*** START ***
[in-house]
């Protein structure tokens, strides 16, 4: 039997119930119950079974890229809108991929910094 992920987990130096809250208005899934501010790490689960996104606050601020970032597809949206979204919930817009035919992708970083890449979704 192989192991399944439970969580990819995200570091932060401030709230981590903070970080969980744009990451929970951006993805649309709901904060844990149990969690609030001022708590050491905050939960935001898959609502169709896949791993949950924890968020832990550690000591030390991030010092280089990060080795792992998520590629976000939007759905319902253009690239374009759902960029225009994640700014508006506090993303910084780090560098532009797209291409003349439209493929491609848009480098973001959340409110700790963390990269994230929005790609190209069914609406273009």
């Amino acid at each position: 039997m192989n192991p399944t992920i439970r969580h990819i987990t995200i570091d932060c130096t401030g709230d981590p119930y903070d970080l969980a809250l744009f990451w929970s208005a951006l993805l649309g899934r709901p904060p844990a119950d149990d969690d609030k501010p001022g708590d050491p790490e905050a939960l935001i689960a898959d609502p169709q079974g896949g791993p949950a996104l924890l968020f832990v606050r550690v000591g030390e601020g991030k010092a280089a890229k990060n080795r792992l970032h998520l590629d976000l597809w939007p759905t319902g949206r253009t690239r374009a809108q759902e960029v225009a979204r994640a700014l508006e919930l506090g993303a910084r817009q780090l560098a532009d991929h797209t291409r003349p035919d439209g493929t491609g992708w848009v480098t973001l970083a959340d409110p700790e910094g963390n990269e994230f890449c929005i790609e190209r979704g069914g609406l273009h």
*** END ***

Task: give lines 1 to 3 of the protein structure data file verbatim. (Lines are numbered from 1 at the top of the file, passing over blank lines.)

[in-house]
């Protein structure tokens, strides 16, 4: 039997119930119950079974890229809108991929910094 992920987990130096809250208005899934501010790490689960996104606050601020970032597809949206979204919930817009035919992708970083890449979704 192989192991399944439970969580990819995200570091932060401030709230981590903070970080969980744009990451929970951006993805649309709901904060844990149990969690609030001022708590050491905050939960935001898959609502169709896949791993949950924890968020832990550690000591030390991030010092280089990060080795792992998520590629976000939007759905319902253009690239374009759902960029225009994640700014508006506090993303910084780090560098532009797209291409003349439209493929491609848009480098973001959340409110700790963390990269994230929005790609190209069914609406273009």
């Amino acid at each position: 039997m192989n192991p399944t992920i439970r969580h990819i987990t995200i570091d932060c130096t401030g709230d981590p119930y903070d970080l969980a809250l744009f990451w929970s208005a951006l993805l649309g899934r709901p904060p844990a119950d149990d969690d609030k501010p001022g708590d050491p790490e905050a939960l935001i689960a898959d609502p169709q079974g896949g791993p949950a996104l924890l968020f832990v606050r550690v000591g030390e601020g991030k010092a280089a890229k990060n080795r792992l970032h998520l590629d976000l597809w939007p759905t319902g949206r253009t690239r374009a809108q759902e960029v225009a979204r994640a700014l508006e919930l506090g993303a910084r817009q780090l560098a532009d991929h797209t291409r003349p035919d439209g493929t491609g992708w848009v480098t973001l970083a959340d409110p700790e910094g963390n990269e994230f890449c929005i790609e190209r979704g069914g609406l273009h």